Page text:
Definition of ‘No Contact’ Order

Under Florida law, a ‘no contact’ order is a type of injunction or restraining order imposed by a court as a condition of a defendant’s pretrial release. It prohibits a defendant from having direct or indirect contact with the alleged victim for the duration of the criminal case, or until the court lifts or modifies the order.

Unless otherwise specified by the court, a no contact order in Florida means that a defendant is to have no interaction- direct or indirect- with the alleged victim.  The defendant can not call, text, e-mail, write, fax, leave messages for, instant message, send packages to, gesture towards, touch, or even intentionally be in the alleged victim’s vicinity. Communications through Facebook, Twitter, MySpace, LinkedIn, and other social media sites are all forms of “contact” that will violate a no contact order.

Indirect contact is also prohibited under a Florida no contact order.  Thus, a defendant can not cause a communication to be made through an intermediary, or third party. The most common example of this is where the defendant uses a friend or family member to send a message to the alleged victim on the defendant’s behalf.

Consent of the other party does NOT have the effect of lifting a no contact order.  Only the court can modify the order.  It is also NOT a defense that the alleged victim contacted the defendant first.

How to Lift a ‘No Contact’ Order in Florida

In Florida criminal prosecutions, it is often necessary to request the court to lift a No Contact order in order to alleviate the hardship caused to the parties who are subject to the order. This is especially true in domestic violence cases, where the defendant and the alleged victim may have children together, may depend on one another for financial and personal support, and wish to reconcile their relationship.

Since it was the court that imposed the no contact as a condition of the defendant’s pretrial release in the first place, a defendant or alleged victim must seek court’s permission before resuming any form of contact.  This is accomplished through the filing of a Motion to Modify Conditions of Pretrial Release, which sometimes styled as a Motion to Lift No Contact Order. Broadly speaking, the motion will state that:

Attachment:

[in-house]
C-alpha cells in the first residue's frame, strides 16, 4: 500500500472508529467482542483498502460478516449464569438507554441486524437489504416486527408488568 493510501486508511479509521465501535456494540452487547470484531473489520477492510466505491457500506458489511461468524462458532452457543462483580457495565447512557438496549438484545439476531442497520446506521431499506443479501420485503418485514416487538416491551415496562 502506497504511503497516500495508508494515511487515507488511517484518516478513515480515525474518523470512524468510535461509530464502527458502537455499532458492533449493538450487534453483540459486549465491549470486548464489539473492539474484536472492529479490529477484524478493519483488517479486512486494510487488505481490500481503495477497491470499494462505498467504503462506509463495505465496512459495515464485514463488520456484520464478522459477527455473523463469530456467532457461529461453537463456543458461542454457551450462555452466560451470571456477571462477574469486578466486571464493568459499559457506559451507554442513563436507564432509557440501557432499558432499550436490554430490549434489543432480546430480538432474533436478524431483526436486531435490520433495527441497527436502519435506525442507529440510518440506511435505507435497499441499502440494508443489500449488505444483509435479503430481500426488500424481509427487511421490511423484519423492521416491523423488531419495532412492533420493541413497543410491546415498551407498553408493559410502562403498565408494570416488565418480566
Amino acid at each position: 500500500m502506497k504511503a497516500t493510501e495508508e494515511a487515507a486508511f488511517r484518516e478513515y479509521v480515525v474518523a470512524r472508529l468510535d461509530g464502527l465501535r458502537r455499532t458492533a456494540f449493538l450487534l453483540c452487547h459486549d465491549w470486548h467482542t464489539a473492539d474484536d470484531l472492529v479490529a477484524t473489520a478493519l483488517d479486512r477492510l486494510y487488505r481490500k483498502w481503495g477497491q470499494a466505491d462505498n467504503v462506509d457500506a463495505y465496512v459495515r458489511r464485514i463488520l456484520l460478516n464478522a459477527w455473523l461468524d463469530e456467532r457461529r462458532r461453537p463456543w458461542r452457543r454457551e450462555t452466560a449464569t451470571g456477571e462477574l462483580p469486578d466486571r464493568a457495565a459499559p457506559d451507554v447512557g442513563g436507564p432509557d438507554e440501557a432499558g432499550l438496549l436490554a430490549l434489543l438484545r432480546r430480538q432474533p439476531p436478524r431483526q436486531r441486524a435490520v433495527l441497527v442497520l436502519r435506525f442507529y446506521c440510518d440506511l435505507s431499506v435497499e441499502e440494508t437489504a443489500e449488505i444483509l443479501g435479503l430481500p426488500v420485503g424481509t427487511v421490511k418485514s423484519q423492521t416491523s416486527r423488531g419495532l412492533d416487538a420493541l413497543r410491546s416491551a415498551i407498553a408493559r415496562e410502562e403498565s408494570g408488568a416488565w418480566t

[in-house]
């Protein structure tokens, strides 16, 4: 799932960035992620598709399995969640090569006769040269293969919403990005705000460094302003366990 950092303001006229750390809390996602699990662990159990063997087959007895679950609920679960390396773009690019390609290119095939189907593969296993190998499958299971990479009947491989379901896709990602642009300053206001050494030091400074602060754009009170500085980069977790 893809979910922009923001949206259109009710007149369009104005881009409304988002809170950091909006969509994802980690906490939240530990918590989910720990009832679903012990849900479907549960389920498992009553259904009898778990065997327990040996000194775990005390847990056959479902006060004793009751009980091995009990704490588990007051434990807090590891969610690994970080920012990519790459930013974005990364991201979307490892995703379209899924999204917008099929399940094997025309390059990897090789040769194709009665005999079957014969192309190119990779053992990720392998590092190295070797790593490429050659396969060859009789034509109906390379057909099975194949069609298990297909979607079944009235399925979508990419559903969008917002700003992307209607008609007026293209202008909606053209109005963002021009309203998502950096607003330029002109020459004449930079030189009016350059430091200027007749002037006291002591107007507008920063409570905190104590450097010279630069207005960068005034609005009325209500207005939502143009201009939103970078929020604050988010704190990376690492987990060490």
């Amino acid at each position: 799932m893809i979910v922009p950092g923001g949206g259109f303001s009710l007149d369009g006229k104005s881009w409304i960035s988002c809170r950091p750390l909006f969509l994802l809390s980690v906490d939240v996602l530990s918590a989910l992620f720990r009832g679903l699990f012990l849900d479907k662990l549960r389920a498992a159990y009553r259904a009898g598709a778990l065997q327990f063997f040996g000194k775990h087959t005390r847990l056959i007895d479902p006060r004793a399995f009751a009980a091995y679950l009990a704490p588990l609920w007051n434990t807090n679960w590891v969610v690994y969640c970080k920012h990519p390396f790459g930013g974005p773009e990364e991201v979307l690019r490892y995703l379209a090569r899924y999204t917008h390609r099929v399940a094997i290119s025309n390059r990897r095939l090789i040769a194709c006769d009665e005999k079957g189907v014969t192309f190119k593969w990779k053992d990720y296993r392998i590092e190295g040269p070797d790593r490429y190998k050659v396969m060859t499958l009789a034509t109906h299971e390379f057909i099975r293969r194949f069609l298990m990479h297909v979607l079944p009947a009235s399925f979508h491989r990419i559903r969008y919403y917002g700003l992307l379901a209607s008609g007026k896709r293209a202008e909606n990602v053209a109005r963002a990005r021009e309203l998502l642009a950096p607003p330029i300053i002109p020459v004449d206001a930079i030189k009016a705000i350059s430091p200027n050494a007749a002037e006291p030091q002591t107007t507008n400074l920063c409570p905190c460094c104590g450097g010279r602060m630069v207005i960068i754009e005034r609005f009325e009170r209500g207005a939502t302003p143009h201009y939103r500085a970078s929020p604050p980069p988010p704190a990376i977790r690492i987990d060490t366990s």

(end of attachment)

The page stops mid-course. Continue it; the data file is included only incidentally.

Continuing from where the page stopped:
• The parties wish to resume contact;
  • The alleged victim seeks to lift the order freely and voluntarily;
  • The alleged victim is not afraid of the defendant;
  • The alleged victim does not fear or anticipate future violence;
  • The nature of the contact the parties wish to have (unrestricted contact, limited contact, no violent contact, no unconsented contact, contact for purposes of child visitation, telephone contact, third party contact, etc.).

Upon filing the Motion a hearing will be held where the judge will decide whether to lift or modify the no contact order. Typically, the hearing will consist of testimony from the alleged victim, a brief cross examination by the prosecutor, and short oral argument by the attorneys. It is generally not advisable for the defendant to make a statement at the hearing, as this poses a risk of making incriminating statements.

Violating a No Contact Order

In Florida, a violation of a no contact order is a criminal offense classified as a first degree misdemeanor.  Thus a violation, will subject an accused to a new series of charges where each instance of contact is a separate offense.  The charges will be termed “Violation of Condition of Release,” or “Violation of Pre-trial Release Conditions.”  Where multiple contacts occur, a defendant could theoretically face years in jail (if maximum sentences are run consecutively).

Moreover, in domestic violence and most other cases, a defendant will automatically be placed on a “no bond” status, at least until first appearance.  It is not uncommon for this  no bond hold to remain in effect up to arraignment.  If a bond is then set, it will be significantly higher than the defendant’s original bond.

A violation of a no contact order is a serious matter in Florida. You must scrupulously abide by the order until you have the order lifted or modified by the court.  If you are seeking to lift or modify a no contact order in Jacksonville, Duval County, Clay County, or Nassau County Florida, contact Hussein & Webber, PL for a free consultation.